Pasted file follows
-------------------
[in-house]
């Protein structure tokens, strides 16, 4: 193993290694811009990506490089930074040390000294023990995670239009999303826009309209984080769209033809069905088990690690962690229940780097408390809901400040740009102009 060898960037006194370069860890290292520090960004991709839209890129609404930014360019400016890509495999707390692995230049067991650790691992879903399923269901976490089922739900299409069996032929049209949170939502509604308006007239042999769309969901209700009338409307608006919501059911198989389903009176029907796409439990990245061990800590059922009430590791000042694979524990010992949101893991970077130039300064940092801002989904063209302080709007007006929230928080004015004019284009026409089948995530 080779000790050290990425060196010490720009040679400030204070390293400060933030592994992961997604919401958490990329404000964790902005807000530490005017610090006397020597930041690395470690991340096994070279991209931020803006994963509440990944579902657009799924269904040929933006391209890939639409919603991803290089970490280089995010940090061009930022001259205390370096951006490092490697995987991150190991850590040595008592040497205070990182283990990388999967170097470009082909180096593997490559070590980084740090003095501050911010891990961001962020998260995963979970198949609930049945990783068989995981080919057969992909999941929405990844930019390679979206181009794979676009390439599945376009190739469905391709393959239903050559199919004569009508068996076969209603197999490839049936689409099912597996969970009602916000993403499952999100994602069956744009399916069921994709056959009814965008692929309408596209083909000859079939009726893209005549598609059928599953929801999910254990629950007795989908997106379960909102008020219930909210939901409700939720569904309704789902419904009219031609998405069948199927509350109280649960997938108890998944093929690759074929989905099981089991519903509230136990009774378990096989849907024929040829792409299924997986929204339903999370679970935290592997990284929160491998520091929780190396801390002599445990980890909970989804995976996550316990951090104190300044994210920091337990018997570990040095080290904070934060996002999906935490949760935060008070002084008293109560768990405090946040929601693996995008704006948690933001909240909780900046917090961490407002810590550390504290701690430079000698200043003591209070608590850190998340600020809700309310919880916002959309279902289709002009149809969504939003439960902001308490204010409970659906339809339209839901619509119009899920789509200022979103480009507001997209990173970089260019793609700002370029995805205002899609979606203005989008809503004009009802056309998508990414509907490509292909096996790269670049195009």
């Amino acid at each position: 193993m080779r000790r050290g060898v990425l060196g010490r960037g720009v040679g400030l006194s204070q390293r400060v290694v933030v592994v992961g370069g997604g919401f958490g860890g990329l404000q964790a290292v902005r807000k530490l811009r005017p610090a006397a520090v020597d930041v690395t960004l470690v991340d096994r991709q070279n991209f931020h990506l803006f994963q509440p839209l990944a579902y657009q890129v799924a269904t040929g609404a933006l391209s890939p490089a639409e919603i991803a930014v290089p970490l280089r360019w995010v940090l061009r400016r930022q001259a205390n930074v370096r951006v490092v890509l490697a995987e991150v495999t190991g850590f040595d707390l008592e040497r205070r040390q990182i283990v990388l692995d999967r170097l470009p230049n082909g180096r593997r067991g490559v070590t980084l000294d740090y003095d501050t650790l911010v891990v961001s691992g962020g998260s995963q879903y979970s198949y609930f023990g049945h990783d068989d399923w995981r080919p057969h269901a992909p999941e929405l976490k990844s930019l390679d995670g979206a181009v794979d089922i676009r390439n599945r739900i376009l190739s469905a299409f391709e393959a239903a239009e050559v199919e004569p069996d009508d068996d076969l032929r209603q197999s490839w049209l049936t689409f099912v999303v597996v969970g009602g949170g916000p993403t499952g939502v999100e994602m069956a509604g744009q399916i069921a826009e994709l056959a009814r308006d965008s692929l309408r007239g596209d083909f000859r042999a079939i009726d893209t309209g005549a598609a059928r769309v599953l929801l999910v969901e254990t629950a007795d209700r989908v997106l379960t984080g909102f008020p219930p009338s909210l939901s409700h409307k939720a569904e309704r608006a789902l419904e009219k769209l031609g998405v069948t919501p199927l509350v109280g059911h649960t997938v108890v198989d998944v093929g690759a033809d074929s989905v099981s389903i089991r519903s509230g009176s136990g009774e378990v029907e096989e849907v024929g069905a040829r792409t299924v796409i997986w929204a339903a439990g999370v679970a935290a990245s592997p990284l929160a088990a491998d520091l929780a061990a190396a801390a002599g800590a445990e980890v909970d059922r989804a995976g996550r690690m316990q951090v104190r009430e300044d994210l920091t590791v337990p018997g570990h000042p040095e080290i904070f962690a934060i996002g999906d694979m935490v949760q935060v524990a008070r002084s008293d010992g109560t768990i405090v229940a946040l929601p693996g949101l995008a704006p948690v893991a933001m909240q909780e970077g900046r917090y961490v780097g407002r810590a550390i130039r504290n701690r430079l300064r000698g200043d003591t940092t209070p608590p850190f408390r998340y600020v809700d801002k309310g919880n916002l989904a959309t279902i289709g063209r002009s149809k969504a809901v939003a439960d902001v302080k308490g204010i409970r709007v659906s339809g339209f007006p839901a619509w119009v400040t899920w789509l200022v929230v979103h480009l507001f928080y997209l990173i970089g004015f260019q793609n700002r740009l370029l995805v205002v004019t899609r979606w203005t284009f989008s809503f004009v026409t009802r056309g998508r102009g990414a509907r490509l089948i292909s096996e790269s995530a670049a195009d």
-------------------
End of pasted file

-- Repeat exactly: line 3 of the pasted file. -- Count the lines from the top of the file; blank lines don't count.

């Amino acid at each position: 193993m080779r000790r050290g060898v990425l060196g010490r960037g720009v040679g400030l006194s204070q390293r400060v290694v933030v592994v992961g370069g997604g919401f958490g860890g990329l404000q964790a290292v902005r807000k530490l811009r005017p610090a006397a520090v020597d930041v690395t960004l470690v991340d096994r991709q070279n991209f931020h990506l803006f994963q509440p839209l990944a579902y657009q890129v799924a269904t040929g609404a933006l391209s890939p490089a639409e919603i991803a930014v290089p970490l280089r360019w995010v940090l061009r400016r930022q001259a205390n930074v370096r951006v490092v890509l490697a995987e991150v495999t190991g850590f040595d707390l008592e040497r205070r040390q990182i283990v990388l692995d999967r170097l470009p230049n082909g180096r593997r067991g490559v070590t980084l000294d740090y003095d501050t650790l911010v891990v961001s691992g962020g998260s995963q879903y979970s198949y609930f023990g049945h990783d068989d399923w995981r080919p057969h269901a992909p999941e929405l976490k990844s930019l390679d995670g979206a181009v794979d089922i676009r390439n599945r739900i376009l190739s469905a299409f391709e393959a239903a239009e050559v199919e004569p069996d009508d068996d076969l032929r209603q197999s490839w049209l049936t689409f099912v999303v597996v969970g009602g949170g916000p993403t499952g939502v999100e994602m069956a509604g744009q399916i069921a826009e994709l056959a009814r308006d965008s692929l309408r007239g596209d083909f000859r042999a079939i009726d893209t309209g005549a598609a059928r769309v599953l929801l999910v969901e254990t629950a007795d209700r989908v997106l379960t984080g909102f008020p219930p009338s909210l939901s409700h409307k939720a569904e309704r608006a789902l419904e009219k769209l031609g998405v069948t919501p199927l509350v109280g059911h649960t997938v108890v198989d998944v093929g690759a033809d074929s989905v099981s389903i089991r519903s509230g009176s136990g009774e378990v029907e096989e849907v024929g069905a040829r792409t299924v796409i997986w929204a339903a439990g999370v679970a935290a990245s592997p990284l929160a088990a491998d520091l929780a061990a190396a801390a002599g800590a445990e980890v909970d059922r989804a995976g996550r690690m316990q951090v104190r009430e300044d994210l920091t590791v337990p018997g570990h000042p040095e080290i904070f962690a934060i996002g999906d694979m935490v949760q935060v524990a008070r002084s008293d010992g109560t768990i405090v229940a946040l929601p693996g949101l995008a704006p948690v893991a933001m909240q909780e970077g900046r917090y961490v780097g407002r810590a550390i130039r504290n701690r430079l300064r000698g200043d003591t940092t209070p608590p850190f408390r998340y600020v809700d801002k309310g919880n916002l989904a959309t279902i289709g063209r002009s149809k969504a809901v939003a439960d902001v302080k308490g204010i409970r709007v659906s339809g339209f007006p839901a619509w119009v400040t899920w789509l200022v929230v979103h480009l507001f928080y997209l990173i970089g004015f260019q793609n700002r740009l370029l995805v205002v004019t899609r979606w203005t284009f989008s809503f004009v026409t009802r056309g998508r102009g990414a509907r490509l089948i292909s096996e790269s995530a670049a195009d």